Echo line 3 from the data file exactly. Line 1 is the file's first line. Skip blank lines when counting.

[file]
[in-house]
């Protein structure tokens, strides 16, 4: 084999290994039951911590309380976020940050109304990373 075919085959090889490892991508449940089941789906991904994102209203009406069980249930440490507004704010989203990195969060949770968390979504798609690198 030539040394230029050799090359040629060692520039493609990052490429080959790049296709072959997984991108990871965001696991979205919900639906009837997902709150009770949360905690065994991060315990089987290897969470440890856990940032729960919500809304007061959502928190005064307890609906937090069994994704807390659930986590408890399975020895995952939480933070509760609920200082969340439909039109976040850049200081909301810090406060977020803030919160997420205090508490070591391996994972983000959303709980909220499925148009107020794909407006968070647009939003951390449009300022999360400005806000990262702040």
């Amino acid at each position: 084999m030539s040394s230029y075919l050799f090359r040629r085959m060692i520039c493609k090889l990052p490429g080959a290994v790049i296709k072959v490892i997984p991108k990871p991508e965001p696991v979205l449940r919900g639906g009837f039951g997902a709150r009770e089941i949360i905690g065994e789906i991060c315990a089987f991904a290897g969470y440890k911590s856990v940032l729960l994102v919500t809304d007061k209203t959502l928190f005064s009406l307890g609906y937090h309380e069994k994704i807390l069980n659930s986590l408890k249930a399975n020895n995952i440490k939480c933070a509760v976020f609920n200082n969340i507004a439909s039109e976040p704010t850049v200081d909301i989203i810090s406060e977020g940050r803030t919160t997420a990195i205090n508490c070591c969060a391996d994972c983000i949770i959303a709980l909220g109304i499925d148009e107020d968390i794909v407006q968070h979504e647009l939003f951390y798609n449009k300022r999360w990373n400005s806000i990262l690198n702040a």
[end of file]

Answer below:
């Amino acid at each position: 084999m030539s040394s230029y075919l050799f090359r040629r085959m060692i520039c493609k090889l990052p490429g080959a290994v790049i296709k072959v490892i997984p991108k990871p991508e965001p696991v979205l449940r919900g639906g009837f039951g997902a709150r009770e089941i949360i905690g065994e789906i991060c315990a089987f991904a290897g969470y440890k911590s856990v940032l729960l994102v919500t809304d007061k209203t959502l928190f005064s009406l307890g609906y937090h309380e069994k994704i807390l069980n659930s986590l408890k249930a399975n020895n995952i440490k939480c933070a509760v976020f609920n200082n969340i507004a439909s039109e976040p704010t850049v200081d909301i989203i810090s406060e977020g940050r803030t919160t997420a990195i205090n508490c070591c969060a391996d994972c983000i949770i959303a709980l909220g109304i499925d148009e107020d968390i794909v407006q968070h979504e647009l939003f951390y798609n449009k300022r999360w990373n400005s806000i990262l690198n702040a």